Middle East
International 17/05/2021

The Iron Dome: cutting-edge technology against homemade rockets

Despite the effectiveness of its missile shield, Israel maintains its strategy of massive bombardment of Gaza

4 min
Shots fired into Israel from Beit Lahia, northern Gaza Strip

The same image has been repeated every night for the past week: against the backdrop of a night sky, fireballs exploding in the air. On one side of the border that isolates the Gaza strip from the world, homemade rockets launched by Hamas and other Palestinian militias; on the other, Israeli missiles that destroy them in mid-air a few seconds later. It is Iron Dome, the sophisticated pioneering Israeli defence system which intercepts short-range projectiles. With the help of experts, we explain how it works and what has changed since it was put in place a decade ago with US support. The Israeli military claims that since the beginning of this crisis, 3,000 rockets have been launched from Gaza, 90% of which have been intercepted by the shield.

How does it work?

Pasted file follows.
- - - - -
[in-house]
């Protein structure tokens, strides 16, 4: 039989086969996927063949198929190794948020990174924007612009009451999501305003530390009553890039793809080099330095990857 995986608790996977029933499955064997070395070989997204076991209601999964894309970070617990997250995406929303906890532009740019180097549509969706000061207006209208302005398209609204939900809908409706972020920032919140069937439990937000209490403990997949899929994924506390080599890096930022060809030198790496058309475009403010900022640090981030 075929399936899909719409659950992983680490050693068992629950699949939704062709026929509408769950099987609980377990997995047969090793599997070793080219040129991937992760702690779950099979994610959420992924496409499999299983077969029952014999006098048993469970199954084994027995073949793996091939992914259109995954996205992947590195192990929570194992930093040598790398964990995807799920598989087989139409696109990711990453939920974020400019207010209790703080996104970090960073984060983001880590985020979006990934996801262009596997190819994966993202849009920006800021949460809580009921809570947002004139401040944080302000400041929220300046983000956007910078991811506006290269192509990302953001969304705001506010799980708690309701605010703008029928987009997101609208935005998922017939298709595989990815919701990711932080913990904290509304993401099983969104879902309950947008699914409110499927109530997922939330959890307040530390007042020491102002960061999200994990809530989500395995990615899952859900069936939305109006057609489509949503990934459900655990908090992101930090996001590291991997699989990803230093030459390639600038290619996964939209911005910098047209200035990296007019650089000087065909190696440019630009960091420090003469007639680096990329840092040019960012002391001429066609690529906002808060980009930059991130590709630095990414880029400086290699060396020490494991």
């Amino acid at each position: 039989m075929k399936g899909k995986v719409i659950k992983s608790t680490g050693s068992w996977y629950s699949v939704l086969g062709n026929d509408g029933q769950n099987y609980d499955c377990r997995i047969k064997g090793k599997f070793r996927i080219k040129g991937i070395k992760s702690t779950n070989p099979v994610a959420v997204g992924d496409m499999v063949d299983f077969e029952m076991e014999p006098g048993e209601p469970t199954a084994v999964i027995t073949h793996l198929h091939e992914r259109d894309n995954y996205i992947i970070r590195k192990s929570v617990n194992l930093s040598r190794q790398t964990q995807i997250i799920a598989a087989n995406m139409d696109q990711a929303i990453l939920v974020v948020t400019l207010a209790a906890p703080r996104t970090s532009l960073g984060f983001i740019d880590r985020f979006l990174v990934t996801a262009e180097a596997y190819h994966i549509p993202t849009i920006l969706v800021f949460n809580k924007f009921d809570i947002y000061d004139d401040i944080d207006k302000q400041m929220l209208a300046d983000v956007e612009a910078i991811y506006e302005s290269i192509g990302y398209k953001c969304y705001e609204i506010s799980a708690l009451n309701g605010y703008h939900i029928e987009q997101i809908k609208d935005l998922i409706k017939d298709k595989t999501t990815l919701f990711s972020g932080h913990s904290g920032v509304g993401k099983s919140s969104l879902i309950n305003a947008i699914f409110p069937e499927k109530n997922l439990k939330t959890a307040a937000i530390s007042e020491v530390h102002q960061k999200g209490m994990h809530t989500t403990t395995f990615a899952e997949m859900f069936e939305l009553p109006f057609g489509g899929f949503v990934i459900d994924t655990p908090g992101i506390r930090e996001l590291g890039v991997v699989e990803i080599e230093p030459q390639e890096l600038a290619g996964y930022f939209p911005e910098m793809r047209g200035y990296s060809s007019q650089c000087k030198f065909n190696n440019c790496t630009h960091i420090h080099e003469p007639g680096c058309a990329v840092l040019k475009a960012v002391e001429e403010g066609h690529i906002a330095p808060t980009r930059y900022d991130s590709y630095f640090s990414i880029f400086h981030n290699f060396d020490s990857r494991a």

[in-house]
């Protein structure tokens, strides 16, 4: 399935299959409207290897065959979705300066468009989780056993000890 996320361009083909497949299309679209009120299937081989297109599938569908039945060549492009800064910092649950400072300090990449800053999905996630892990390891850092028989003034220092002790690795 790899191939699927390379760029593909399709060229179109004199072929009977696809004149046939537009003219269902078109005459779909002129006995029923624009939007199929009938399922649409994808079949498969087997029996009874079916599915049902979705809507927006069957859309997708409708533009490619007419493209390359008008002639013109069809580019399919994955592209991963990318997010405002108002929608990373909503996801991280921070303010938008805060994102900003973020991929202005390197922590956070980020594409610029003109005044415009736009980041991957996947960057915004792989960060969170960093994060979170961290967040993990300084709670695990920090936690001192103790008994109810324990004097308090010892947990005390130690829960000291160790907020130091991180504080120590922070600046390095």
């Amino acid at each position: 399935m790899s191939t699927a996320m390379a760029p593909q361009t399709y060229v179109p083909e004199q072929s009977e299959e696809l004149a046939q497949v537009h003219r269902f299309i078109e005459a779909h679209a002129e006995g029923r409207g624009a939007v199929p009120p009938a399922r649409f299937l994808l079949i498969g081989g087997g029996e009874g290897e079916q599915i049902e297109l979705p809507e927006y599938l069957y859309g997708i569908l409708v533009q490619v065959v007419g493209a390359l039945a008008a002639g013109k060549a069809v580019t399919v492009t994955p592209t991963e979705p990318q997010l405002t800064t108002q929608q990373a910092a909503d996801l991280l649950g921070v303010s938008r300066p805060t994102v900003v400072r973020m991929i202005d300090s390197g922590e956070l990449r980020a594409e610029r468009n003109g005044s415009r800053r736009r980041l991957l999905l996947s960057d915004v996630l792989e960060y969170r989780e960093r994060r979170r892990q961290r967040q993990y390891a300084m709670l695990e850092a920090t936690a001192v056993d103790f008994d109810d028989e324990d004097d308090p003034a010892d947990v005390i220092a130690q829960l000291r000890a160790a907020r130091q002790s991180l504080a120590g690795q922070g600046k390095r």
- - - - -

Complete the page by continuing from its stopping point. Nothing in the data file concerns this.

Like almost all anti-missile systems, it is made up of three components: a radar that detects the rocket and follows its trajectory, a control system that processes the information and activates the interceptor, and a missile that destroys the rocket in the air. The anti-missile batteries can be fixed or mounted on a truck and moved depending on the attack. The system works in a matter of seconds, because rockets launched from the strip take between 15 and 90 seconds to hit Israeli territory. Each system has three or four missile launchers, each equipped with 20 projectiles. The missiles are only launched once it is established that the rocket would reach an inhabited area and can be manoeuvred from the air. The interceptor missile - Israeli Tamir missiles are usually equipped with sensors and have a length of about three meters - does not hit the enemy rocket, but explodes very close to it to destroy it, which does not prevent pieces from falling and causing damage. According to the manufacturer, the Israeli state-owned Rafael Defense Systems, a single battery can protect a medium-sized city and intercept rockets launched from 70 kilometers away.